SAF: I made these mountains knowing that they would be shown here in this space, so I didn’t want to overtake the gallery space. I wanted to make sure that there is enough room for people to walk around the sculpture-drawings, experience them, and see all sides of them. I think larger installations lend themselves really well to giving viewers an immersive experience, whereas here, I wanted to challenge myself with the control variable of dimension in mind: How can I make smaller objects more appreciated? How can they still have the same effects that larger pieces would have? Just like how Megan said that drawing is a meditation, I feel that for me, the mountains are also a kind of meditation. I hope to convey this spiritual experience to others via these works.
JW: How do you situate the human in your work? What does this engagement with nature reveal about our human condition?
MN: For me, while the human body isn’t in every artwork, there is a constant theme of yearning for nature because I’m trying to figure out where humans fit within nature.
It is not always easy to mediate between plants and the human body. In Where roots turn into thorns, I am trying to combine thorns with a human hand, which results in the awkward-looking interpenetration of forms. But it is also a realistic depiction of the dynamics between us and nature: the wilderness is a precarious place where you can get hurt. When I first came to New York, I immediately noticed how amazing the parks are; even if you go hiking upstate, the hiking paths are great and–for the most part–safe, leaving people with the impression that nature is safe. But back home, nature isn’t as developed the way it is here and tends to be a little scarier. There are many stories and cautionary tales about supernatural forces or taboos.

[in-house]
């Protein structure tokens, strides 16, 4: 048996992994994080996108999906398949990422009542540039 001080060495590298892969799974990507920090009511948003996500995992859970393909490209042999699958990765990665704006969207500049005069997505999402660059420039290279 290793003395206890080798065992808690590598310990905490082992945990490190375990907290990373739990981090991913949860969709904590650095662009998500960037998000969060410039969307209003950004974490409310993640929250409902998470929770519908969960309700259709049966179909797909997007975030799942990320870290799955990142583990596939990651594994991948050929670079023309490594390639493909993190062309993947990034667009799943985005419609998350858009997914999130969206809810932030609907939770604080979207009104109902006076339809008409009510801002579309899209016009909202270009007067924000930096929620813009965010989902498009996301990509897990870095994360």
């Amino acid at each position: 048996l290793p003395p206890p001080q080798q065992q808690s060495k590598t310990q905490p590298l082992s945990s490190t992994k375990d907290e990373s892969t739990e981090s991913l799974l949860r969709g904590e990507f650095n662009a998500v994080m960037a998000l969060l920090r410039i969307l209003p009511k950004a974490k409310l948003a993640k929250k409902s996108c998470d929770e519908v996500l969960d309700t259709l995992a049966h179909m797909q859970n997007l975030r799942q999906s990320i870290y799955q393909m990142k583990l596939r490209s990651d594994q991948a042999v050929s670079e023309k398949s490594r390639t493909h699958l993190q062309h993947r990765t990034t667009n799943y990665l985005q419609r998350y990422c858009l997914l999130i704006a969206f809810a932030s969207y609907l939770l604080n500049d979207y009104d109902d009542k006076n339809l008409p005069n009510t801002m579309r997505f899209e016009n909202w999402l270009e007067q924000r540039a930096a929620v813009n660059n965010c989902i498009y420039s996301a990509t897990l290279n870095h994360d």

For instance, in my work, I use a lot of green because in Indonesian mythology, the goddess of the sea wears the color green all the time, which is also the color of nature. Her spirit is in Java everywhere: She is known to rule over the South Sea, and people would associate her power with incidents of people going missing at the beach. She is known to be very attractive and beautiful, so she is able to infiltrate the powerful figures of the country through marriage. She is also associated with fertility. She is sometimes seen as a scary force and is very haunting. If you ever go to Java, you would see a lot of greens in hotels and in people’s homes as tributes to her power. Therefore, the relationship between human and nature is a complicated mixture of respect, protection, threat, and reverence, which I think also relates to Samuel’s work.
SAF: Yes, the danger that lies within the natural landscape reminds me of the fragility of the human condition. For instance, Krakatau is a representation of the 1883 volcanic eruption, which was one of the largest volcano eruptions in world history. It produced the loudest sound ever recorded and turned the sky orange in Europe. It was possibly the inspiration behind Edvard Munch’s The Scream (1893). The mountain also dissolved with its own eruption and sank into the sea. Similarly, my lake crater sculptures entail looming danger because they are daytime and nighttime representations of the most acidic lake in the world–Kawah Ijen Crater Lake. Despite the alluring colors, I cannot imagine what would happen to the human body had they come into contact with the water.
But more importantly, the through line in all of my works is care, and I think of art-making as a practice of spirituality. In my practice, I had made replicas of rocks that I would come across on my hiking and climbing trips. The rocks that called to me are like journals through which I kept track of time, place, and the people whom I was with.